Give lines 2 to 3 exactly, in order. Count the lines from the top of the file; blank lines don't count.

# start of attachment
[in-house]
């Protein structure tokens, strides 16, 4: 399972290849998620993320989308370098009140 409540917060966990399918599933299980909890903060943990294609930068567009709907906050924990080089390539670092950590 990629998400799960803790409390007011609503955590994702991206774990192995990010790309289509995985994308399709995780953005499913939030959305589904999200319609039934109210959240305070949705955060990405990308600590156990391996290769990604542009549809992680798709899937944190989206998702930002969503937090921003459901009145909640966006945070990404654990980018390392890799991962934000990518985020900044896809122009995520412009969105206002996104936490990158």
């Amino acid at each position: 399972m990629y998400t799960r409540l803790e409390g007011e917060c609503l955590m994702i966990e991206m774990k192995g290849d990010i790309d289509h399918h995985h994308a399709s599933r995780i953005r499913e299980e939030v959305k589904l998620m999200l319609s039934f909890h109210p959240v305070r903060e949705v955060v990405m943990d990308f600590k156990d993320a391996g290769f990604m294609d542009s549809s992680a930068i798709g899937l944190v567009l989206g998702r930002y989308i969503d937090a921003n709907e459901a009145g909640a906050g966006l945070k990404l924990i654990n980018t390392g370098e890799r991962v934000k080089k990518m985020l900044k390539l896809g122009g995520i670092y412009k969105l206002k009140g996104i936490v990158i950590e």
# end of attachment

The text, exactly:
């Protein structure tokens, strides 16, 4: 399972290849998620993320989308370098009140 409540917060966990399918599933299980909890903060943990294609930068567009709907906050924990080089390539670092950590 990629998400799960803790409390007011609503955590994702991206774990192995990010790309289509995985994308399709995780953005499913939030959305589904999200319609039934109210959240305070949705955060990405990308600590156990391996290769990604542009549809992680798709899937944190989206998702930002969503937090921003459901009145909640966006945070990404654990980018390392890799991962934000990518985020900044896809122009995520412009969105206002996104936490990158």
């Amino acid at each position: 399972m990629y998400t799960r409540l803790e409390g007011e917060c609503l955590m994702i966990e991206m774990k192995g290849d990010i790309d289509h399918h995985h994308a399709s599933r995780i953005r499913e299980e939030v959305k589904l998620m999200l319609s039934f909890h109210p959240v305070r903060e949705v955060v990405m943990d990308f600590k156990d993320a391996g290769f990604m294609d542009s549809s992680a930068i798709g899937l944190v567009l989206g998702r930002y989308i969503d937090a921003n709907e459901a009145g909640a906050g966006l945070k990404l924990i654990n980018t390392g370098e890799r991962v934000k080089k990518m985020l900044k390539l896809g122009g995520i670092y412009k969105l206002k009140g996104i936490v990158i950590e």